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USA 1958 (Restored Version)
Directed by
Orson Welles
111 minutes
Rated M

Reviewed by
Bernard Hemingway
3.5 stars

Touch Of Evil

 In this mannered film noir, Orson Welles revels in the role of Harry Quinlan, the corrupt and embittered police chief of a  run-down town on the border with Mexico, which he oversees as a law unto himself. Charlton Heston plays the good guy, Ramon Miguel "Mike" Vargas  a police investigator who has come to town to be a witness for the prosecution of a drug dealer and who comes into conflict with Quinlan's expedient approach to crime-busiting . Janet Leigh plays Vargas's wife whilst Mercedes McCambridge and Marlene Dietrich appear in lesser roles.

Recalling Greg Tolland's work on Citizen Kane (1941), the famous three minute opening shot has all the unusual angles, distorted viewpoints and brooding lighting you could ever want. This time around cinematographer Russell Metty was responsible for Welles’s characteristically umbrageous visual style in what was arguably his last great work and certainly his last in Hollywood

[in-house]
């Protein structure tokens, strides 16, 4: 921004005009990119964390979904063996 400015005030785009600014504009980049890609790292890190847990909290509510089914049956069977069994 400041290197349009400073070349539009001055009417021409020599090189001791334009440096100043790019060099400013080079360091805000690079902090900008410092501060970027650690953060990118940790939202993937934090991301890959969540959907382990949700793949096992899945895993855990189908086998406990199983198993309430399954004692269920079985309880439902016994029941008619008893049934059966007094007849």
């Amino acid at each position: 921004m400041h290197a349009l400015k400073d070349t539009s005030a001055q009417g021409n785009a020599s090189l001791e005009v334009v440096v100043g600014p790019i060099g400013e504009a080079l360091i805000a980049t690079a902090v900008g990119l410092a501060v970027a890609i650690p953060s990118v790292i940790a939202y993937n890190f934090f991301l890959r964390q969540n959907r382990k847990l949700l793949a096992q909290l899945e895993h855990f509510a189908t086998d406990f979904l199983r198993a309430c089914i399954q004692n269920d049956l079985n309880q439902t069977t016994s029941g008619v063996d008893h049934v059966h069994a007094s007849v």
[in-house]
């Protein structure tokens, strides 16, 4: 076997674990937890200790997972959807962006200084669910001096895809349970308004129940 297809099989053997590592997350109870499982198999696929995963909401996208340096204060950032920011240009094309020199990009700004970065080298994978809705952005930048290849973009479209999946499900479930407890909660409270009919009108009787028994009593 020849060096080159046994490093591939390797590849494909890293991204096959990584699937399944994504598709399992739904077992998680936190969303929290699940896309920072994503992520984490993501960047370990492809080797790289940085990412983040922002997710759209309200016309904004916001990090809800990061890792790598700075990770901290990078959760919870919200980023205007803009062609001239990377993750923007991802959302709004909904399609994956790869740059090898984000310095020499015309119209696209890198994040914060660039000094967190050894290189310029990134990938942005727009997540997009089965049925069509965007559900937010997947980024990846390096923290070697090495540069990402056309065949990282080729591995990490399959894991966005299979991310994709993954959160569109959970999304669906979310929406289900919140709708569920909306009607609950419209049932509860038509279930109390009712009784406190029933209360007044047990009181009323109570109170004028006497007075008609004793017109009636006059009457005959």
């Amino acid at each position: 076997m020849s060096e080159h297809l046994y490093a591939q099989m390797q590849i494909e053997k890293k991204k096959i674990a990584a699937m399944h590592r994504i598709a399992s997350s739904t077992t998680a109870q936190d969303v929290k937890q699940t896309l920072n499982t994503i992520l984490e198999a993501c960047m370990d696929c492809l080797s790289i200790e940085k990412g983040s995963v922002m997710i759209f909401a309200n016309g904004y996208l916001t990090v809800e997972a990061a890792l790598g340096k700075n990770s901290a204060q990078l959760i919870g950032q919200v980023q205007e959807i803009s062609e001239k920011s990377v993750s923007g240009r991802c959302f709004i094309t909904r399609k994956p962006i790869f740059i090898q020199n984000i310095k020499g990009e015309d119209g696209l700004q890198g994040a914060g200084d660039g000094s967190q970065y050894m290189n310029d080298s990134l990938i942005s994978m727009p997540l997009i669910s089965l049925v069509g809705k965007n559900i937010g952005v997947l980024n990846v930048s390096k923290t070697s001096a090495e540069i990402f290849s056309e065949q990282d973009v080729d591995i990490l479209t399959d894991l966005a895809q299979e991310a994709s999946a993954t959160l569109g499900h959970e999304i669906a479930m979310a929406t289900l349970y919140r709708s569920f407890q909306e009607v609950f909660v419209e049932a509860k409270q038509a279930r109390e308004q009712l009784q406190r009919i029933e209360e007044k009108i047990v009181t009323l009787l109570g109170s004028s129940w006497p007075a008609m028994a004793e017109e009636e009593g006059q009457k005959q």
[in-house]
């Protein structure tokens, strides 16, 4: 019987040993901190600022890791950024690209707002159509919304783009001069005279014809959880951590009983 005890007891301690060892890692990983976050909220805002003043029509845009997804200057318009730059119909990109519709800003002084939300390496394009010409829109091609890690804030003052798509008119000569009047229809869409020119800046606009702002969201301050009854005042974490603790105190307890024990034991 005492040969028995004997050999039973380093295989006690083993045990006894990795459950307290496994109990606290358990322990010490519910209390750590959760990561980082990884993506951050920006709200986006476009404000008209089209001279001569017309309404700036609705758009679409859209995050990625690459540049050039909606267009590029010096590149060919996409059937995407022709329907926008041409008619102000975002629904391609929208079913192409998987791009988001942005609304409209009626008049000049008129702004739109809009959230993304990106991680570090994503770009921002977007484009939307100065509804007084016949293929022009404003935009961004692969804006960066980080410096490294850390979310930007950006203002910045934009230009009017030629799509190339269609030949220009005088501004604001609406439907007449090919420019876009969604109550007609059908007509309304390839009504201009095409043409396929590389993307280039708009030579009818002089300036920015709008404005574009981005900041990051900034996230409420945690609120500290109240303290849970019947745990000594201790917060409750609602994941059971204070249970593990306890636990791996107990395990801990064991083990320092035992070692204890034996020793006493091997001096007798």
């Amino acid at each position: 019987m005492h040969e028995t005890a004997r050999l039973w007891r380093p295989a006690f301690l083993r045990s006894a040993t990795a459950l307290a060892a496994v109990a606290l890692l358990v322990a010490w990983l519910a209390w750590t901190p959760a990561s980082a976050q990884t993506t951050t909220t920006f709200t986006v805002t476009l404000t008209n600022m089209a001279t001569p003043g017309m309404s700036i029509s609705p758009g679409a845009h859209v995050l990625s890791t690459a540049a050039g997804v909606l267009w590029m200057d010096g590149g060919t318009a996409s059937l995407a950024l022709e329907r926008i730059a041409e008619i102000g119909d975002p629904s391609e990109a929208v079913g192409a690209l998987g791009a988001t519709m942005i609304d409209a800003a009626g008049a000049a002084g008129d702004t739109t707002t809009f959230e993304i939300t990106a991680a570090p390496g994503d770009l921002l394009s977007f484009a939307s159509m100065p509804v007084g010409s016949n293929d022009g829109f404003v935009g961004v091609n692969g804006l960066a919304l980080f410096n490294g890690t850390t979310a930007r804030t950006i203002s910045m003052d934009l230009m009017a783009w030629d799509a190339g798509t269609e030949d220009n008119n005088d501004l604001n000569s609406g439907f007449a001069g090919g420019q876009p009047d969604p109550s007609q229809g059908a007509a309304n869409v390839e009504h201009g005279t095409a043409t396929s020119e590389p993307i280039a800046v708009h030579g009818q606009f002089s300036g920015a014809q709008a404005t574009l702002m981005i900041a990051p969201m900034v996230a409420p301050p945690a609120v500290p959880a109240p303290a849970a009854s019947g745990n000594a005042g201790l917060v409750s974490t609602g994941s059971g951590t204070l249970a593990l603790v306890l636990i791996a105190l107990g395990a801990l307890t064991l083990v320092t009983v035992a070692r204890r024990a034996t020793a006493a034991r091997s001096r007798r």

As usual for Welles, Touch of Evil is very much a journey into the heart of darkness and his studio Universal, once again typical for Welles, panicked and re-shot sections and re-edited it, although the released version flopped critically and commercially. The film was restored in the 1990s, edited by Walter Murch, following a 58 page memo that Welles had sent to Universal when they were butchering his original cut. 




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